It seems to be a mixed bag for U.S. consumer growth.
While Americans spent more at retail businesses in June, purchasing more cars and trucks, furniture and clothes, transactions slipped in other areas.
The Commerce Department recently stated that retail sales rose 0.4 percent from May to June, which was less than the 0.5 percent increase from April to May.
Total sales numbers in June were largely aided by the 1.8 percent increase in auto purchases, which was the biggest surge since November. Service stations saw an increase of 0.7 percent over this time as gas prices swelled.
But if you omit the automobile, gas and building supply industries, core retail sales escalated just 0.15 percent, the worst monthly increase since January.
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Over the past year, the sales of cars and trucks have risen 11.4 percent, according to data from the government. Sales in the industry struck 7.8 million units from January through June, which is the best first half since 2007.
Mike Jackson, the chief executive of AutoNation, said there seems to be "more potential on the upside" for the nation's automobile demand as gasoline prices and short term interest rates remain steady.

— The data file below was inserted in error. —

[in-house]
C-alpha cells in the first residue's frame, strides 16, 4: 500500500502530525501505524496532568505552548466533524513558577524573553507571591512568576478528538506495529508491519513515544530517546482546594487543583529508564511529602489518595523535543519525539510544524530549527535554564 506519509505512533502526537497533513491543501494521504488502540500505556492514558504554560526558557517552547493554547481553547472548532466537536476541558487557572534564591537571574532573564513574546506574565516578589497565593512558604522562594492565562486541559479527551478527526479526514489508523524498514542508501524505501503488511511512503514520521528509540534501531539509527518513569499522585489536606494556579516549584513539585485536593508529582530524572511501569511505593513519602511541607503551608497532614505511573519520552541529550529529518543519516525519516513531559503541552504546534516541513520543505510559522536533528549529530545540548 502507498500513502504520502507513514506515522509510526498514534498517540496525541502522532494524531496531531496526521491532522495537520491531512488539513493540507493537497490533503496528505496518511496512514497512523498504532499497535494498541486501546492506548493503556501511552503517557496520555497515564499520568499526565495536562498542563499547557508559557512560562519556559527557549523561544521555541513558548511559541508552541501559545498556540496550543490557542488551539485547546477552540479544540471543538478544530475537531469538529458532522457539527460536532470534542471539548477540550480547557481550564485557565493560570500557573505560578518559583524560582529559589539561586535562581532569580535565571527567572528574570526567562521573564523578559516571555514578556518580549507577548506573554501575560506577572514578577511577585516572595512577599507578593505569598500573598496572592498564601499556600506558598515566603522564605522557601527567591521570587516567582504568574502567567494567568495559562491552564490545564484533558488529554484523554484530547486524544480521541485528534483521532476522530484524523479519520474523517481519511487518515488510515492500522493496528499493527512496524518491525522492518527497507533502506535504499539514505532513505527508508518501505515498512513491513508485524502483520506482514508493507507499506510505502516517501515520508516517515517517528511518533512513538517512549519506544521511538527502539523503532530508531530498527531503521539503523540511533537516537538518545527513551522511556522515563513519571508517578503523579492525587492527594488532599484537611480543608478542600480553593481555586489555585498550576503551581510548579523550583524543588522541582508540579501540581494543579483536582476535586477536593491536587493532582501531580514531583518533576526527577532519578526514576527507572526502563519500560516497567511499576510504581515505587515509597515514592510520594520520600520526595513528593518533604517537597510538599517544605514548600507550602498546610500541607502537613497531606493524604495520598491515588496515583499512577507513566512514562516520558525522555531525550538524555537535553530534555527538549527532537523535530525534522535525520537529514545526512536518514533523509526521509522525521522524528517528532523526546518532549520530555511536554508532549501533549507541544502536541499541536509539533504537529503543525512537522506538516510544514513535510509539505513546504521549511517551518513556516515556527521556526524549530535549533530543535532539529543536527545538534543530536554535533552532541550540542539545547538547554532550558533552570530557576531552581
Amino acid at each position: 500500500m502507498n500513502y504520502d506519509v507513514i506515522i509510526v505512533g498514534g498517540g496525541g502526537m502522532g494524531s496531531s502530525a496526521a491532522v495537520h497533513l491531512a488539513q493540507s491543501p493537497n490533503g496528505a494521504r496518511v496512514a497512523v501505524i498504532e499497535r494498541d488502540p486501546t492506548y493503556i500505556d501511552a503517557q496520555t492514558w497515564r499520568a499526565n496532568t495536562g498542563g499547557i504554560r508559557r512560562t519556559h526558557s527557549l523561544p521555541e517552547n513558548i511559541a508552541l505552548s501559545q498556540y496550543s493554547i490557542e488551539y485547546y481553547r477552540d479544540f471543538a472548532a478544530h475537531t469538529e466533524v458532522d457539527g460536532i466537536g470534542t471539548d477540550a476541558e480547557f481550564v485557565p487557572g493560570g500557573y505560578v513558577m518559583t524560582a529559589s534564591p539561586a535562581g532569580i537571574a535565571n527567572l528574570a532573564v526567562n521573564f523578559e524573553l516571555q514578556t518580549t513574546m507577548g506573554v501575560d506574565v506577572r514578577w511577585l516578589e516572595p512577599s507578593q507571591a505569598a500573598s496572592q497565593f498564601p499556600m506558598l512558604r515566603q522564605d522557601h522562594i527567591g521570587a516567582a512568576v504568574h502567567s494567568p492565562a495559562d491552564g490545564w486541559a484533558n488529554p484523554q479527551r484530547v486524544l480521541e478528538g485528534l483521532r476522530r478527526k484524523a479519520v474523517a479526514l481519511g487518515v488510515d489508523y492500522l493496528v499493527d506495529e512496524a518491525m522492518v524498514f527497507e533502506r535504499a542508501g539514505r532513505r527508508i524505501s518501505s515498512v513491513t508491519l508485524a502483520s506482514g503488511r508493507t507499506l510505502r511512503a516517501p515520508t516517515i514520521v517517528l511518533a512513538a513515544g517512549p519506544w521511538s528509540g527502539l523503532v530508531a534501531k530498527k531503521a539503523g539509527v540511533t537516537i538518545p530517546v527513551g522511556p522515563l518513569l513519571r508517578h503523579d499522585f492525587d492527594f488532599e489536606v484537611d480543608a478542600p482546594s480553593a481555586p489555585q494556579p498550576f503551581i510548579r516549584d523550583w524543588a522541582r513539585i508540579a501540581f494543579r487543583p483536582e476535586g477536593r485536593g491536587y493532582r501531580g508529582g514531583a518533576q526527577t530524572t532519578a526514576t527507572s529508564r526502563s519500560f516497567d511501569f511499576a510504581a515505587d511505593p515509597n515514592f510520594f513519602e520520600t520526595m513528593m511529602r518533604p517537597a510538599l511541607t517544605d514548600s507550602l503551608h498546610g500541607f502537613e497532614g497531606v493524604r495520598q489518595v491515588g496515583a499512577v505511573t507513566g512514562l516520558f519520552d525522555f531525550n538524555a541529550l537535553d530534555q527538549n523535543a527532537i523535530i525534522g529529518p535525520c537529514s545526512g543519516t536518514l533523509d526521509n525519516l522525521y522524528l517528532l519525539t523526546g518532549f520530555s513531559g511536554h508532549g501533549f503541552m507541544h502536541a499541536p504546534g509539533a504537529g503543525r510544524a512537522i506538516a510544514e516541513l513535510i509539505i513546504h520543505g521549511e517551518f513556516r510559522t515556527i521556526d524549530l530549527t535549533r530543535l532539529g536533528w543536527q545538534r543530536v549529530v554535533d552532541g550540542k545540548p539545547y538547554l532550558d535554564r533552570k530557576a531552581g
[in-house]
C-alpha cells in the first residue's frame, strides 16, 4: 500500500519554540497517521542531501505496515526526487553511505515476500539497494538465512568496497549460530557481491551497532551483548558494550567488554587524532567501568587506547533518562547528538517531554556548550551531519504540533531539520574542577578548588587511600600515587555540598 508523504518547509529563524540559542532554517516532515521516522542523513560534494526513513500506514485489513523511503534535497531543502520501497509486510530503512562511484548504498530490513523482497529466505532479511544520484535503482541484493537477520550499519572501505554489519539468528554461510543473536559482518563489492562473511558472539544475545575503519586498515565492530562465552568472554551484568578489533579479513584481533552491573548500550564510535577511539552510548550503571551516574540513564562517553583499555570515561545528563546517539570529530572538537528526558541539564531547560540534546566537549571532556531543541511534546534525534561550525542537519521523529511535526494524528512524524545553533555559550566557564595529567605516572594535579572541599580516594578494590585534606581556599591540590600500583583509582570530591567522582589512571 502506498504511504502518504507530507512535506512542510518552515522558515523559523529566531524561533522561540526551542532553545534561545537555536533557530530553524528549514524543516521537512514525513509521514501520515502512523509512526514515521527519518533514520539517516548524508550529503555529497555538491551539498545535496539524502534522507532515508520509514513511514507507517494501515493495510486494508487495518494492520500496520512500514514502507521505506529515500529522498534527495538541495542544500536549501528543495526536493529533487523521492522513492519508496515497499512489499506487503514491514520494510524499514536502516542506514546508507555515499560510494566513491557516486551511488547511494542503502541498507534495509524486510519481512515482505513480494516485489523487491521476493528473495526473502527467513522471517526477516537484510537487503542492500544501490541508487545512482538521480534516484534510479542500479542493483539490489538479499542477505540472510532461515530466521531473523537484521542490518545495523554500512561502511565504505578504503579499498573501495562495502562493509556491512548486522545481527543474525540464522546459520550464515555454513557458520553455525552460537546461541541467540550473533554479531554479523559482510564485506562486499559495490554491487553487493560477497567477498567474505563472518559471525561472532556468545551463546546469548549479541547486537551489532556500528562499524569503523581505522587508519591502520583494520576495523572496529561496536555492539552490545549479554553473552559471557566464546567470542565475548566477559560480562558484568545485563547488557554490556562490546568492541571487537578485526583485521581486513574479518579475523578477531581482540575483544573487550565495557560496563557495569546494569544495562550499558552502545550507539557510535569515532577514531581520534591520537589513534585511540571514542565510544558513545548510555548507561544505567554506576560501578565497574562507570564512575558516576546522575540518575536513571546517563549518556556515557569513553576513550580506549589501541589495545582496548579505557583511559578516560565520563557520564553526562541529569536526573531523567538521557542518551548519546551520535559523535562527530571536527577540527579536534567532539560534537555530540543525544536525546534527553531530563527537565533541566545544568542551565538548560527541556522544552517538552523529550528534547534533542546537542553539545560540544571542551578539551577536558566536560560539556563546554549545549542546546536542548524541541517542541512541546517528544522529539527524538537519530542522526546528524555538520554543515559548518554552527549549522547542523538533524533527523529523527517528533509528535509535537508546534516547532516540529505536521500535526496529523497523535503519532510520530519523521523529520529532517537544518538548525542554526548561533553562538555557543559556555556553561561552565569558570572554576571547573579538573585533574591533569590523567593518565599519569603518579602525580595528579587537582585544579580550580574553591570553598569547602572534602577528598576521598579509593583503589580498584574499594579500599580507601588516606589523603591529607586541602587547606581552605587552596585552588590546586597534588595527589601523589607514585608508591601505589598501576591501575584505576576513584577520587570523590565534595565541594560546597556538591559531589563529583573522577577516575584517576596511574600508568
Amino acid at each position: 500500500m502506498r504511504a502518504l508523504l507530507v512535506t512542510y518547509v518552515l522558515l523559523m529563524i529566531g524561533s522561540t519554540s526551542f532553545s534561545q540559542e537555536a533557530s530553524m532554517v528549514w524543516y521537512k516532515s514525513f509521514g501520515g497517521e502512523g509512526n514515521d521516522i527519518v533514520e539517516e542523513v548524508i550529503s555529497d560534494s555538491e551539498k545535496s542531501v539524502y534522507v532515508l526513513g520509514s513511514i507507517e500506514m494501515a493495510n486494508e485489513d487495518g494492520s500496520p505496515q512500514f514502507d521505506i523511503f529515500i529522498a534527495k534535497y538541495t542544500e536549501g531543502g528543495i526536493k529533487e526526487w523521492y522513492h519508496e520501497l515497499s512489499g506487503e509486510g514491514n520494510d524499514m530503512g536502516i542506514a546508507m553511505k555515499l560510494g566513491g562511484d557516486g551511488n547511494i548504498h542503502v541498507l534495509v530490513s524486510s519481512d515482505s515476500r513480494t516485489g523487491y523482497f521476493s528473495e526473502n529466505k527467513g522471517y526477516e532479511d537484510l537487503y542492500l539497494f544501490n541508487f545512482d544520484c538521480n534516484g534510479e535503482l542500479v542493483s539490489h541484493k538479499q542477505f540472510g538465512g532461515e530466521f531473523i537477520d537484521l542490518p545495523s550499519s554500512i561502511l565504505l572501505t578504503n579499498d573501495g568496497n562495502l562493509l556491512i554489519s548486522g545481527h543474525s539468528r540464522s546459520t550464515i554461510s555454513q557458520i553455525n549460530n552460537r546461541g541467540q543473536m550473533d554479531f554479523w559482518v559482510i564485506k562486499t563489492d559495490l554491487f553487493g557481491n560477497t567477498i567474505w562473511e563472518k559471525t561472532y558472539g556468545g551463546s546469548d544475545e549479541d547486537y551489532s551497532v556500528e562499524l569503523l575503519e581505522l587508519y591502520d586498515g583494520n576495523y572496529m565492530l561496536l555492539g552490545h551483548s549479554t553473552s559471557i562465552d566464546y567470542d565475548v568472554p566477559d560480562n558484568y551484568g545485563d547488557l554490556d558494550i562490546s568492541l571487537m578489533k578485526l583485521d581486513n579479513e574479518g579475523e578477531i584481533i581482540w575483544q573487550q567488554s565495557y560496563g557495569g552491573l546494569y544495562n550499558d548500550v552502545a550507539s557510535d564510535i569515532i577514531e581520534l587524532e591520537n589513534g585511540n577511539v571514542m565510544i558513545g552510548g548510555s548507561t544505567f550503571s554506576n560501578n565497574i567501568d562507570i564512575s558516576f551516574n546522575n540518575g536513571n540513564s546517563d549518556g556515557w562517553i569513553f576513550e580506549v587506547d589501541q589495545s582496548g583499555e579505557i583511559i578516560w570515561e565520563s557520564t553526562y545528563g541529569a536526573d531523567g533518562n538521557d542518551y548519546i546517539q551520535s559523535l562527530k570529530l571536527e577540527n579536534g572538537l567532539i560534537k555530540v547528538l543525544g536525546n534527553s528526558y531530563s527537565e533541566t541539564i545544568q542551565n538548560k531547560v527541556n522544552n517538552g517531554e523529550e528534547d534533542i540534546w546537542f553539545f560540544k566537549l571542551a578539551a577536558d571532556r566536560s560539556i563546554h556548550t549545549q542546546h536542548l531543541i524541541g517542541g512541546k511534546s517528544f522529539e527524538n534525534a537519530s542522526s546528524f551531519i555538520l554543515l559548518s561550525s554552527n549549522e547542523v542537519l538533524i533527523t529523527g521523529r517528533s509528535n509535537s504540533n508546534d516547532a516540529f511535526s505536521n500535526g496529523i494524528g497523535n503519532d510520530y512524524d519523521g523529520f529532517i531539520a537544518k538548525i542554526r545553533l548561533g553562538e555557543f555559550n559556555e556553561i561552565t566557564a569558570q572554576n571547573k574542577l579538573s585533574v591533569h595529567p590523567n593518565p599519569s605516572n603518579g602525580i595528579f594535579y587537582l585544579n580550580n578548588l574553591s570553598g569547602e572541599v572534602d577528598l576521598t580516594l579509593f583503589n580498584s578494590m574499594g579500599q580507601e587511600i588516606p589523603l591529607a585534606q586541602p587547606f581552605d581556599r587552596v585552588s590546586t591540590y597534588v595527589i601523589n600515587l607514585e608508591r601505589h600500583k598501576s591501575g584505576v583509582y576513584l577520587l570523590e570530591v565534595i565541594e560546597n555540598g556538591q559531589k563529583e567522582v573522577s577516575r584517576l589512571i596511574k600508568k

Less time shopping
Economists and industry experts are constantly scanning core sales because its factors are used to formulate the overall economic growth.
Other than auto sales, numbers aren't very optimistic, as U.S. consumers spent less at restaurants and department stores in June. Fewer computers and electronics were purchased, and retail sales at home improvement stores, like Home Depot and Lowe's, dipped 2.2 percent from May to June. That field, though, has seen a nearly 10 percent increase over the past year.
"It is disconcerting that retail sales growth lost more momentum as the second quarter progressed," said Paul Dales, senior U.S. economist at Capital Economics.
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